• Divisive interior styling
  • Limited engine range

Mini Convertible

Fuel Petrol
Drive Manual & Auto
0-60mph 6.6-8.8 Sec
Top Speed 128-150mph

BMW has, on the whole, stayed true to the Mini brand since its acquisition in 1994, not swerving too far off the past of tried-and-tested. That is until the Mini Convertible.

This award-winning model is still aligned with Mini’s timeless style, but with updates that make it one of the best-selling convertibles in the country.

With an electrically-powered soft top that folds down in 18 seconds, even while driving, full front and rear LED lights and a whole host of personalisation options, including colours and alloy wheel designs.

There are also optional safety features, too, including camera-based driving assistance systems and rear parking distance control.

Staying in line with the other Mini models, the convertible comes as a Cooper, Cooper S and John Cooper Works; however, it only offers petrol power. 

You can choose between the 1.5-litre Cooper with 134bhp or the 2.0-litre Cooper S which comes with 189bhp. The Cooper S also has a top speed of 143mph and can zip from 0-62mph in 7.2 seconds. 

But if you’re looking for even more power, there’s the John Cooper Works option, which uses the same engine as the Cooper S but produces a hair-raising 228bhp.

With a low, yet wide driving seat, this is a comfortable car. However, even though Mini states it can seat four adults, it would be a tight squeeze in the back, albeit new models come with increased rear headroom when the roof is up. 

The boot, as you would imagine, is fairly small – offering just 215-litres. But if you need more space, you can collapse the rear seats, and the easy-load function helps with larger items.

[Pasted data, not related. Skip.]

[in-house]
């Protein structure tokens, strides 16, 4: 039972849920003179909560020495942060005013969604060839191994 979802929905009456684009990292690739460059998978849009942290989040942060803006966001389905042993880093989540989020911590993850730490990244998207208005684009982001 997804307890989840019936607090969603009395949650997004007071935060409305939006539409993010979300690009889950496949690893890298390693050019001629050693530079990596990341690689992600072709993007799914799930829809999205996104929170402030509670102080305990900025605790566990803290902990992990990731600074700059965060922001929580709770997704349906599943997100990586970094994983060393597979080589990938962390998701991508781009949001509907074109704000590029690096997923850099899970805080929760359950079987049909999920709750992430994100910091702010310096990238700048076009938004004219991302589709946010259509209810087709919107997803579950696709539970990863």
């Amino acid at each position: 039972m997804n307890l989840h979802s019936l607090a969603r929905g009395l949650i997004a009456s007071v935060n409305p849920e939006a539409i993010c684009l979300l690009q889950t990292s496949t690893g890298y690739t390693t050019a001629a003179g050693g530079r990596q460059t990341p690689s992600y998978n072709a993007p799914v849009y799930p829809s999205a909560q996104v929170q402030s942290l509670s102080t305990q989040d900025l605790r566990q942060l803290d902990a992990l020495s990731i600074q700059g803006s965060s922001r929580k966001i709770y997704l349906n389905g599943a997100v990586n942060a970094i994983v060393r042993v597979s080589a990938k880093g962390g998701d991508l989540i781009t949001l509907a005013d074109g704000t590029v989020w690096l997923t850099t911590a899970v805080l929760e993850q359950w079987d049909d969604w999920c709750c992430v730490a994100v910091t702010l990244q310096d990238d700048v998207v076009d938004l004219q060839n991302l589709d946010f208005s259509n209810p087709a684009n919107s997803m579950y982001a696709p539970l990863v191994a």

Models

There are three model variants of the Mini Convertible.

Pros of Mini Convertible

  • Can lower roof while driving
  • Fun to drive
  • Access to thousands of miles of blue sky

Cons of Mini Convertible

  • Low boot space
  • Tight squeeze for four adults with roof up

Mini Electric

Fuel Electric
Drive Automatic
0-60mph 7.3 Sec
Top Speed 93mph

The Mini Electric is the company’s first dive into the all-electric market. Based on the 3-Door Hatch, it shares much of its styling with the fossil-fuelled alternative, but there are unique elements which help you differentiate. 

The upgraded wheels, for one, are a big difference. Specially designed to reduce drag – therefore save electricity – the either 16-or-17-inch two-tone alloys feature a plus design – a noticeable change to the standard eight-spoke wheels you find on the petrol 3-Door. 

There are other hints that this isn’t a standard Mini dotted around the rest of the car, too. Plug-styled badging and an enclosed front grille emphasise the Mini’s all-electric powertrain. 

Inside, though, much is the same. You still get loads of great tech – including the addition of a fully digital display – and a comfortable drive. In fact, maybe even more so due to the lack of engine noise. 

The Mini Electric comes in three forms; Level 1, 2 and 3. Not a lot changes under the bonnet through the trim levels – but there’s a whole host of extra niceties, including plush leather heated seats, climate control and a panoramic sunroof. 

At the rear, the Mini Electric comes with 211 litres of boot space – which isn’t huge. But if you need to move bulkier items, the back two seats split 50/50, opening up an impressive 711 litres. 

On a full charge, the Mini Electric will last around 145 miles. Again, not industry-leading, but enough for a week-long commute for most. 

To charge, it can take up to 12 hours to hit 80% from a three-prong plug socket. If you have a home wallbox charger, that time is lowered to a little over three hours. And if you use a fast charger, it takes just 36 minutes to pack in 80% of juice. 

You can find out more about the Mini Electric by watching out week-long test drive below. 

Mini Electric Video

Models

There are three model variants of the Mini Electric.

Pros of Mini Electric

  • Great fun to drive
  • Stunning interior finish
  • Zero carbon emissions

Cons of Mini Electric

  • Low range compared to some competitors
  • Pricey

If you are looking to lease your very own Mini, we have a large range of new and used models available, just take a look below.

And if you already have a model in mind and your want to fast track the process, hit the ‘Apply Now’ button to fill in our short application form, and receive a decision in minutes.